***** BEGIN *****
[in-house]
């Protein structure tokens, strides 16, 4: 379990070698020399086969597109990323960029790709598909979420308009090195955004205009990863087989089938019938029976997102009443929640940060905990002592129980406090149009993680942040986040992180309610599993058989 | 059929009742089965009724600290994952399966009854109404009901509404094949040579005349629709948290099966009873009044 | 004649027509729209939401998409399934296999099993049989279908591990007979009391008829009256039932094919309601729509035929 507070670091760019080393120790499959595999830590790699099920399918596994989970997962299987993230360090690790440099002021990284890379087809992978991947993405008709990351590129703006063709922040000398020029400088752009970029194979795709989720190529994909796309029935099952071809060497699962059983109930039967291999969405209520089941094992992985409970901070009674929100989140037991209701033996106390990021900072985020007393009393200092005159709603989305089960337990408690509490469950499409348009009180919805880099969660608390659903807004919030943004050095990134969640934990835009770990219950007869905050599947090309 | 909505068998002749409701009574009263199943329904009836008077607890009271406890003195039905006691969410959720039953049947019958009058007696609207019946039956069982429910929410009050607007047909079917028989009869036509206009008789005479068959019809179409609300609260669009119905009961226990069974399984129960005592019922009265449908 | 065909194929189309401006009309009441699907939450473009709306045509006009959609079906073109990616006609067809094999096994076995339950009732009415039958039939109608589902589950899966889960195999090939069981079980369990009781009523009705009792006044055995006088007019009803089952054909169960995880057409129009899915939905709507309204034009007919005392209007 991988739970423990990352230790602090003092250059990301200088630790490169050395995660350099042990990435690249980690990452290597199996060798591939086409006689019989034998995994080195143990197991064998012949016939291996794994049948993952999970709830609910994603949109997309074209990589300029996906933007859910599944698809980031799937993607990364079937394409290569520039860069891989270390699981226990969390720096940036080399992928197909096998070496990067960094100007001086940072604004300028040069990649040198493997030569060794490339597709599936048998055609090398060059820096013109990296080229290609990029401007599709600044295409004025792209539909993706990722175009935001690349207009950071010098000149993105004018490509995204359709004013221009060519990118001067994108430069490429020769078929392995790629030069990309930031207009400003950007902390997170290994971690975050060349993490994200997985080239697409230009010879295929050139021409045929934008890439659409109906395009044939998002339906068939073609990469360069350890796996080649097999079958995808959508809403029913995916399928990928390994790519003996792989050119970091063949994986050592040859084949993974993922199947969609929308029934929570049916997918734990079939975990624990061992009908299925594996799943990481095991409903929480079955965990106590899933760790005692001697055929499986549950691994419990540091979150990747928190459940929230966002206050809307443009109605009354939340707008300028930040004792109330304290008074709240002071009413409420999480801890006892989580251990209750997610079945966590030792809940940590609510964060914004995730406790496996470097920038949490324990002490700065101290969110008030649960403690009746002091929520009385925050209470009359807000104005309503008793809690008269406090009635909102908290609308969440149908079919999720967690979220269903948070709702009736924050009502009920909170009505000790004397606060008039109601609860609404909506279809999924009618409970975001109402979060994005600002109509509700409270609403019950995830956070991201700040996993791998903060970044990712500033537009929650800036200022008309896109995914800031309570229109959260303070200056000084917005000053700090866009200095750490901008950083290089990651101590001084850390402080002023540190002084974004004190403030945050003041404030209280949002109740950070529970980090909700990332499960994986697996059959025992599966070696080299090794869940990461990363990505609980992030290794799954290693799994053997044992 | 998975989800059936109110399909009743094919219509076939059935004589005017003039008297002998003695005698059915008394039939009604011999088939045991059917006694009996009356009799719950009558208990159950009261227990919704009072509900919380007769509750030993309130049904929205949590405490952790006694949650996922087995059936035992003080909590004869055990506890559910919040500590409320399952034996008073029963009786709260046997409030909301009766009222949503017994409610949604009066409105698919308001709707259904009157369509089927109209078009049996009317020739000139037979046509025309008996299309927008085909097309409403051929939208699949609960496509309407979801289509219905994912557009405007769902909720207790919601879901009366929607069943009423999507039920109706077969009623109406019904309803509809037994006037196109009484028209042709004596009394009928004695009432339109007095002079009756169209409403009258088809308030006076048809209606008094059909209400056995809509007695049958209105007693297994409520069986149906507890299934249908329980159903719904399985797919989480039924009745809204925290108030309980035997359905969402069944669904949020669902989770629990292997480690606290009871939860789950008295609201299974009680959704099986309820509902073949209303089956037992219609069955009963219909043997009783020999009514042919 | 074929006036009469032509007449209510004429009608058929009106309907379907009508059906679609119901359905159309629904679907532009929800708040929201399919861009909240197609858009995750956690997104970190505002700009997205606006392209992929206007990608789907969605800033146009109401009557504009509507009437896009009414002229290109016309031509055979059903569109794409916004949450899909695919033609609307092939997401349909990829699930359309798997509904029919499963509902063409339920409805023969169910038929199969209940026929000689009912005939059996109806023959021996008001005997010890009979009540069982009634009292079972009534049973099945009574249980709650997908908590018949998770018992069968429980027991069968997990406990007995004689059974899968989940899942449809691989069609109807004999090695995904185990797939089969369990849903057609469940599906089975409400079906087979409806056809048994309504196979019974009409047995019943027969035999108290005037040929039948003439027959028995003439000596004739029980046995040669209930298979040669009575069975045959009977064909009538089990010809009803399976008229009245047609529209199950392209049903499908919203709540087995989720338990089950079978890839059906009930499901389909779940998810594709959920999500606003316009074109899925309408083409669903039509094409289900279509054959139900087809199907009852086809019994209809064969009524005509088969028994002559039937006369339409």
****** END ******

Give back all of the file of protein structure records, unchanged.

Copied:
[in-house]
């Protein structure tokens, strides 16, 4: 379990070698020399086969597109990323960029790709598909979420308009090195955004205009990863087989089938019938029976997102009443929640940060905990002592129980406090149009993680942040986040992180309610599993058989 | 059929009742089965009724600290994952399966009854109404009901509404094949040579005349629709948290099966009873009044 | 004649027509729209939401998409399934296999099993049989279908591990007979009391008829009256039932094919309601729509035929 507070670091760019080393120790499959595999830590790699099920399918596994989970997962299987993230360090690790440099002021990284890379087809992978991947993405008709990351590129703006063709922040000398020029400088752009970029194979795709989720190529994909796309029935099952071809060497699962059983109930039967291999969405209520089941094992992985409970901070009674929100989140037991209701033996106390990021900072985020007393009393200092005159709603989305089960337990408690509490469950499409348009009180919805880099969660608390659903807004919030943004050095990134969640934990835009770990219950007869905050599947090309 | 909505068998002749409701009574009263199943329904009836008077607890009271406890003195039905006691969410959720039953049947019958009058007696609207019946039956069982429910929410009050607007047909079917028989009869036509206009008789005479068959019809179409609300609260669009119905009961226990069974399984129960005592019922009265449908 | 065909194929189309401006009309009441699907939450473009709306045509006009959609079906073109990616006609067809094999096994076995339950009732009415039958039939109608589902589950899966889960195999090939069981079980369990009781009523009705009792006044055995006088007019009803089952054909169960995880057409129009899915939905709507309204034009007919005392209007 991988739970423990990352230790602090003092250059990301200088630790490169050395995660350099042990990435690249980690990452290597199996060798591939086409006689019989034998995994080195143990197991064998012949016939291996794994049948993952999970709830609910994603949109997309074209990589300029996906933007859910599944698809980031799937993607990364079937394409290569520039860069891989270390699981226990969390720096940036080399992928197909096998070496990067960094100007001086940072604004300028040069990649040198493997030569060794490339597709599936048998055609090398060059820096013109990296080229290609990029401007599709600044295409004025792209539909993706990722175009935001690349207009950071010098000149993105004018490509995204359709004013221009060519990118001067994108430069490429020769078929392995790629030069990309930031207009400003950007902390997170290994971690975050060349993490994200997985080239697409230009010879295929050139021409045929934008890439659409109906395009044939998002339906068939073609990469360069350890796996080649097999079958995808959508809403029913995916399928990928390994790519003996792989050119970091063949994986050592040859084949993974993922199947969609929308029934929570049916997918734990079939975990624990061992009908299925594996799943990481095991409903929480079955965990106590899933760790005692001697055929499986549950691994419990540091979150990747928190459940929230966002206050809307443009109605009354939340707008300028930040004792109330304290008074709240002071009413409420999480801890006892989580251990209750997610079945966590030792809940940590609510964060914004995730406790496996470097920038949490324990002490700065101290969110008030649960403690009746002091929520009385925050209470009359807000104005309503008793809690008269406090009635909102908290609308969440149908079919999720967690979220269903948070709702009736924050009502009920909170009505000790004397606060008039109601609860609404909506279809999924009618409970975001109402979060994005600002109509509700409270609403019950995830956070991201700040996993791998903060970044990712500033537009929650800036200022008309896109995914800031309570229109959260303070200056000084917005000053700090866009200095750490901008950083290089990651101590001084850390402080002023540190002084974004004190403030945050003041404030209280949002109740950070529970980090909700990332499960994986697996059959025992599966070696080299090794869940990461990363990505609980992030290794799954290693799994053997044992 | 998975989800059936109110399909009743094919219509076939059935004589005017003039008297002998003695005698059915008394039939009604011999088939045991059917006694009996009356009799719950009558208990159950009261227990919704009072509900919380007769509750030993309130049904929205949590405490952790006694949650996922087995059936035992003080909590004869055990506890559910919040500590409320399952034996008073029963009786709260046997409030909301009766009222949503017994409610949604009066409105698919308001709707259904009157369509089927109209078009049996009317020739000139037979046509025309008996299309927008085909097309409403051929939208699949609960496509309407979801289509219905994912557009405007769902909720207790919601879901009366929607069943009423999507039920109706077969009623109406019904309803509809037994006037196109009484028209042709004596009394009928004695009432339109007095002079009756169209409403009258088809308030006076048809209606008094059909209400056995809509007695049958209105007693297994409520069986149906507890299934249908329980159903719904399985797919989480039924009745809204925290108030309980035997359905969402069944669904949020669902989770629990292997480690606290009871939860789950008295609201299974009680959704099986309820509902073949209303089956037992219609069955009963219909043997009783020999009514042919 | 074929006036009469032509007449209510004429009608058929009106309907379907009508059906679609119901359905159309629904679907532009929800708040929201399919861009909240197609858009995750956690997104970190505002700009997205606006392209992929206007990608789907969605800033146009109401009557504009509507009437896009009414002229290109016309031509055979059903569109794409916004949450899909695919033609609307092939997401349909990829699930359309798997509904029919499963509902063409339920409805023969169910038929199969209940026929000689009912005939059996109806023959021996008001005997010890009979009540069982009634009292079972009534049973099945009574249980709650997908908590018949998770018992069968429980027991069968997990406990007995004689059974899968989940899942449809691989069609109807004999090695995904185990797939089969369990849903057609469940599906089975409400079906087979409806056809048994309504196979019974009409047995019943027969035999108290005037040929039948003439027959028995003439000596004739029980046995040669209930298979040669009575069975045959009977064909009538089990010809009803399976008229009245047609529209199950392209049903499908919203709540087995989720338990089950079978890839059906009930499901389909779940998810594709959920999500606003316009074109899925309408083409669903039509094409289900279509054959139900087809199907009852086809019994209809064969009524005509088969028994002559039937006369339409």